AstraTeaching
04-03-2008, 23:20
You bring tears to me eyes, luve:)

Bels
04-03-2008, 23:26
Now that's it, I know who I'm going to call who a plonker is in the near future. You can only guess :)

Bels
04-03-2008, 23:32
The best show ever,my wife got right into it and started calling me a plonker for months....cosmic man...just love it,I have them all on dvd(downloaded).

Oh! please let me know how you download them. I used a search on a popular website and couldn't find. When I n=made a search there, and I downloaded, I got garbage.

For Russians, intermediate level or above, it's a great comedy series to experience, believe me :) And the greatest comedy ever from Britain.

Judge
08-03-2008, 09:55
Oh! please let me know how you download them. I used a search on a popular website and couldn't find. When I n=made a search there, and I downloaded, I got garbage.

For Russians, intermediate level or above, it's a great comedy series to experience, believe me :) And the greatest comedy ever from Britain.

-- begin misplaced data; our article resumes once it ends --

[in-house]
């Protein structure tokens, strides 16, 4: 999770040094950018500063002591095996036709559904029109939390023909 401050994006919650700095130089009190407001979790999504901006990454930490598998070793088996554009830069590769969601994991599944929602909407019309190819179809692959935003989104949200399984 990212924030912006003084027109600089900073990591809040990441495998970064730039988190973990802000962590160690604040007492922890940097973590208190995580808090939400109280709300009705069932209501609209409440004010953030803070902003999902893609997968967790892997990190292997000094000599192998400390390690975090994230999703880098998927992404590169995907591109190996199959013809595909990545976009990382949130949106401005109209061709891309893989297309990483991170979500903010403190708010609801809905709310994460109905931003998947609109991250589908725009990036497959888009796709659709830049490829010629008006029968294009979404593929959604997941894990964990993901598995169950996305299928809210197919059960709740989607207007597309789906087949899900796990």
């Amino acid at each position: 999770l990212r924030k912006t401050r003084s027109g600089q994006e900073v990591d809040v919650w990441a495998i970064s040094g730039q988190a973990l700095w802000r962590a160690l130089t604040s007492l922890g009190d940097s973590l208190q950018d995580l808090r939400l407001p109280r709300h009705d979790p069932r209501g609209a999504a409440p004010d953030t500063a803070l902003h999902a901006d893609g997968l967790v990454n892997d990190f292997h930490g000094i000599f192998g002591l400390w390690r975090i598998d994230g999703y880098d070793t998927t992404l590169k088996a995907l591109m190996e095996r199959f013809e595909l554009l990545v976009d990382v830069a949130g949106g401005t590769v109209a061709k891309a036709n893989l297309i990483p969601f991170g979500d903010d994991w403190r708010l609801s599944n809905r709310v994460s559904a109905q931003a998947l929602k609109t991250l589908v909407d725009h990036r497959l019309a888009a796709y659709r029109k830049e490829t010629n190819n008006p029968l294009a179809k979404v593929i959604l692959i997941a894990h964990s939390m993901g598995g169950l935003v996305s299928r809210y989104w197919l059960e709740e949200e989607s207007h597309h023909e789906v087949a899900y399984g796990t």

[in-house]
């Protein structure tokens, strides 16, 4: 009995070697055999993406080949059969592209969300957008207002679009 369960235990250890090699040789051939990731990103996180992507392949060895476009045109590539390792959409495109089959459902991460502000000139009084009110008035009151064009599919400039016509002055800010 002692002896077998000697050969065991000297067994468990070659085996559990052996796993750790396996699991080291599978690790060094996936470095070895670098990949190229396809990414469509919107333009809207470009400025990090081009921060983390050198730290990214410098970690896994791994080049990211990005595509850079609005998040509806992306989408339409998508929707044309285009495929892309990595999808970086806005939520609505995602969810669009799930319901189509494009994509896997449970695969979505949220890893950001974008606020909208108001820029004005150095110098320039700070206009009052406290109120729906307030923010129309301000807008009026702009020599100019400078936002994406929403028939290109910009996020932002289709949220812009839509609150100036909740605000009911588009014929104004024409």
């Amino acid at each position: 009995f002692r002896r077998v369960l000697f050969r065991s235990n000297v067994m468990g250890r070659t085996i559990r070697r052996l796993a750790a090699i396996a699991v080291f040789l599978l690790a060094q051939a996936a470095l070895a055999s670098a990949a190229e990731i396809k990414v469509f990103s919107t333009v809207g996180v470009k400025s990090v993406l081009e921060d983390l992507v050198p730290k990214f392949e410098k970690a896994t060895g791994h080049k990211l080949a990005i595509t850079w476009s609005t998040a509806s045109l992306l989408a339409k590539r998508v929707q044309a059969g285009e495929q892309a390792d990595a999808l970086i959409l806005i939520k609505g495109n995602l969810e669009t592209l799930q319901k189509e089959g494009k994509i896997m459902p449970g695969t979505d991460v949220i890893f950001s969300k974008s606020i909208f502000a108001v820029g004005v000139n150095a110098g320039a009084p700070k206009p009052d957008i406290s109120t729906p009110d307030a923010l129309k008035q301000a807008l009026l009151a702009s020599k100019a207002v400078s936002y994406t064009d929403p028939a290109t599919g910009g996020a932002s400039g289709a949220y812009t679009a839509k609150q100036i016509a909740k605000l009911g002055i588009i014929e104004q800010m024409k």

Here you go.

only fools and horses - btjunkie (http://btjunkie.org/search?q=only+fools+and+horses)

You will need to download this first.
Azureus : Java BitTorrent Client - Download (http://azureus.sourceforge.net/download.php)

Gypsy
08-03-2008, 10:18
Yep! Your You're. The apostrophe replaces the space and first letter of the word "are". Thus you are really saying "You are" but in short form.
spot on, and check out on his foreign lingo. You can "check out" or "check on" but you cannot check out on.
I'm a great fan of delboy in East London, Peckham. The greatest comedy hit in Britain, but unfortunately wasn't a hit outside the UK, coz they couldn't understand him :) Terrific acting, or should I say triffic.

A much better set, but remember "Delboy" speak is not current and people trying to use it will be teased. And no-one has ever seriously said "cushty", or "lovely jubbly" in my living memory.

A score is 20.

Elbow does not have a hyphen in the middle. You keep writing el-bow.

And the point about East End slang is that people "outside" (originally the police) don't understand it - thus you would say the first part eg "butchers", (to look) but not the second rhyming part, "hook" as that would give the game away.

Again, you teach non-english speakers to use the full phrase and they will be laughed at.